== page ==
Frank Ocean's PrEP+
Despite backlash from some members of the LGBTQ+ community on the name, and amidst impossibly high expectations, Frank Ocean launched his exclusive PrEP+ party (the first in a series of club night events) on Thursday in New York.
The party, named after the drug PrEP, used to prevent HIV/Aids, is considered by Ocean’s camp to, “...pay homage to what could have been of the 1980s NYC club scene if the drug PrEP (pre-exposure prophylaxis) -- which can be taken daily to prevent HIV/AIDs for those who are not infected but are at high risk -- had been invented in that era.”
The party was held at the Knockdown Center’s BASEMENT, somewhat ‘deep into Queens’ as some have put it. Featuring some newly-released music by the elusive and widely-acclaimed artist himself which the form if remixes at the event in DIY fashion which has become Ocean’s new M.O. since leaving his record label, the house rules included no photos or videos, though few clips have made their way onto the internet.
Though, some members of the LGBTQ+ community did not agree with Ocean’s tactics claiming he was attempting to “rewrite history” and that the event itself was “not queer enough”; with others supporting Ocean’s efforts to create “an ongoing safe space made to bring people together and dance...with zero tolerance for hate in any capacity.”
While the AIDS epidemic wiped out much of the NYC LGBTQ+ club scene (or simply put: the club scene) in the 70s and 80s had led to a stigma and widespread fear within the queer community and moreover; the glory days prior to that time live on as iconic memories in the hearts of many New Yorkers as being an admittedly “special time” in nightlife history for the city.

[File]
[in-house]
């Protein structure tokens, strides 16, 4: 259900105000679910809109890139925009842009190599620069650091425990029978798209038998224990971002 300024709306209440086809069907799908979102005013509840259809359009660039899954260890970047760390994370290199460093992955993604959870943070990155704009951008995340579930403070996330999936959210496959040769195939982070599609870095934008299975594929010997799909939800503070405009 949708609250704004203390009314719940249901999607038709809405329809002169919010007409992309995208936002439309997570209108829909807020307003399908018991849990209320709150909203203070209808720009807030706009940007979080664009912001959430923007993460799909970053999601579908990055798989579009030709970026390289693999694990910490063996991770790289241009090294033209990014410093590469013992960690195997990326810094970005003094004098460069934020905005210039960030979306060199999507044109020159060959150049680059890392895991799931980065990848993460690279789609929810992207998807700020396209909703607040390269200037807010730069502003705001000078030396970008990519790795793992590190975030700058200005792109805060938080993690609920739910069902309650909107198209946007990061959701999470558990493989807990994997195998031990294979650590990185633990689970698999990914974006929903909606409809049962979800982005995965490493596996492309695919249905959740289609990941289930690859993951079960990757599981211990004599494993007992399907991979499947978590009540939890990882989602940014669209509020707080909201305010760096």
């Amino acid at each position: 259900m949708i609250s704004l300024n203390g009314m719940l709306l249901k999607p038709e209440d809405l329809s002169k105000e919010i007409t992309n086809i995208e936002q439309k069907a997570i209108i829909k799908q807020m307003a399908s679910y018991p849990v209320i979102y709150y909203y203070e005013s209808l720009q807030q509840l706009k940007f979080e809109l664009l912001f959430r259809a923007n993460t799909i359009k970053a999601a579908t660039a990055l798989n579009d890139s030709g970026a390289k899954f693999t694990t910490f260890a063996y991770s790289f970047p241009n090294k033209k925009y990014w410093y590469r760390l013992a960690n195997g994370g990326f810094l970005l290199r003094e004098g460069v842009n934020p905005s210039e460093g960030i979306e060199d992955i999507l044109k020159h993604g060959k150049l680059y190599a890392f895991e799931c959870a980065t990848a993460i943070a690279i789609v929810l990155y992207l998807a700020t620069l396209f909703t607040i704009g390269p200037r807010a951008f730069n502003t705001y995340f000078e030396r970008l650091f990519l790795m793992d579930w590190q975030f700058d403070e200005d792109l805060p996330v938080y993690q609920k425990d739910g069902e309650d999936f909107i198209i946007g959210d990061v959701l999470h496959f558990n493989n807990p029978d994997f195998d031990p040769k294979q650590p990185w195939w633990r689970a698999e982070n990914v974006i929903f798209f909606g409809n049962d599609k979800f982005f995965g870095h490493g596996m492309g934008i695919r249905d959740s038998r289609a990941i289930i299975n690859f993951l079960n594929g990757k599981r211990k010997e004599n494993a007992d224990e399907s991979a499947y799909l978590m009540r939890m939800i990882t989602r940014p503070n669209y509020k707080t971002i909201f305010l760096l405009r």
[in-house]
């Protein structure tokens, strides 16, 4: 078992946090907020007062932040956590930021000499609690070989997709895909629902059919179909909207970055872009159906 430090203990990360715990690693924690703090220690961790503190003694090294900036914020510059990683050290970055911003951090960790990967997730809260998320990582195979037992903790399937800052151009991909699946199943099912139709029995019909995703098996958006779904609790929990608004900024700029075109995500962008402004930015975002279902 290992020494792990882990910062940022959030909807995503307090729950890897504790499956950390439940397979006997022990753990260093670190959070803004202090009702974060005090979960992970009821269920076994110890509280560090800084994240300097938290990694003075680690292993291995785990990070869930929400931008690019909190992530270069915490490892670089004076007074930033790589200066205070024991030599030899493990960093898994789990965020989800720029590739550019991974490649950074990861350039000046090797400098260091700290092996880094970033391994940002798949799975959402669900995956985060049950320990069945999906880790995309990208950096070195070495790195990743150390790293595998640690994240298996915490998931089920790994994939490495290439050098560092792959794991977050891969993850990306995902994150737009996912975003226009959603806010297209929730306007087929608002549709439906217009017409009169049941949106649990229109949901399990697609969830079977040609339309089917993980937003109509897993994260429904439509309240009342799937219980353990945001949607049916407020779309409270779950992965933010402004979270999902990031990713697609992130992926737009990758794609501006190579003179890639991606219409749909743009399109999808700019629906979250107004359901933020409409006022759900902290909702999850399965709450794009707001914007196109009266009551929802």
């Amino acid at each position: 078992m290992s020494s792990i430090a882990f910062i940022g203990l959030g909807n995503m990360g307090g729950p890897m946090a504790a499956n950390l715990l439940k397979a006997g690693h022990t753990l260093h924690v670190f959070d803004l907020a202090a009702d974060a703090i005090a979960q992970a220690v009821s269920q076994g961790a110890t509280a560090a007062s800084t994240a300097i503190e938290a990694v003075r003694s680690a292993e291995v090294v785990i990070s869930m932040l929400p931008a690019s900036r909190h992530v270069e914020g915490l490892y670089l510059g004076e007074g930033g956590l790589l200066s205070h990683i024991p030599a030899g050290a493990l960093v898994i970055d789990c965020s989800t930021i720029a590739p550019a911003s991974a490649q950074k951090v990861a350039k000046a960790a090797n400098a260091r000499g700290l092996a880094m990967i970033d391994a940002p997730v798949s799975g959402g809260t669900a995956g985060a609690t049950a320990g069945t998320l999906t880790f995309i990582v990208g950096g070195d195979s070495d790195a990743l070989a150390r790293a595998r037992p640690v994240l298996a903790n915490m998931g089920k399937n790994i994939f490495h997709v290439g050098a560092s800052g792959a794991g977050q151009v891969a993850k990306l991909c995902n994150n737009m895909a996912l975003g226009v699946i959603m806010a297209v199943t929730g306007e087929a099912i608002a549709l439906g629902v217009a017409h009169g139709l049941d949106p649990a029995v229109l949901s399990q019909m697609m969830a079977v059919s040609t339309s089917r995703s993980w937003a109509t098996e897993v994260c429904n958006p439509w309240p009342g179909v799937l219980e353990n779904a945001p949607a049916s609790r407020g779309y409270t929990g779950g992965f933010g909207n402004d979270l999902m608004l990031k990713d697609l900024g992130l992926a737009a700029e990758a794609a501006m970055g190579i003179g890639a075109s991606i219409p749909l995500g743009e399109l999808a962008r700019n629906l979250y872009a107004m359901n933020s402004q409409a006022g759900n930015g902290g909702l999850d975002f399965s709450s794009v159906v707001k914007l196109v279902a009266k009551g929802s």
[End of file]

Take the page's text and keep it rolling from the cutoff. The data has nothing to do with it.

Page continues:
And so, is it possible that any attempt to recreate such an experience would likely fall short of such a legendary memorial?
As continued reports from both viewpoints steadily pour in, whichever side you may find yourself on – naysayers or enthusiasts or otherwise – I believe we can all agree on one thing; when there is too little love in the world today, we should embrace and applaud all efforts at inclusion and acceptance (plus, a nod to modern science), especially if those efforts have a positive impact toward PrEP awareness and it’s eventual widespread accessibility.
Conversations With Myself About You and Other Lovely Things
In 1 day, 23 hours, and 58 minutes (give or take a few) Lovelytheband's sophomore album, Conversations With Myself About You, drops...but who's counting? The lovelies are of course! Dubbed by the band members themselves, lovelies are the band's steadily multiplying fan base.
Officially hailing from Los Angeles, California, Lovelytheband gained platinum status with their debut album, Finding It Hard to Smile. The band hit the ground running with their first single, "Broken", topping the number one spot on the Billboard charts, followed closely by their second single, alt-rock anthem "These Are My Friends."
Two years, later they have released the sixth track off of their highly anticipated second album. "Idwgtyp", an acronym for I don't want to go to your party, is an upbeat singsongy tune about relationships, and the insecurities we all face in life. And, if the five singles already released from the upcoming album, ("Loneliness for Love", "Waste", "I Should Be Happy", "Buzz Cut", and "idwgtyp") set the tone for what can be expected on the rest of Conversations With Myself About You, then I'd say there will be millions of happy lovelies indeed!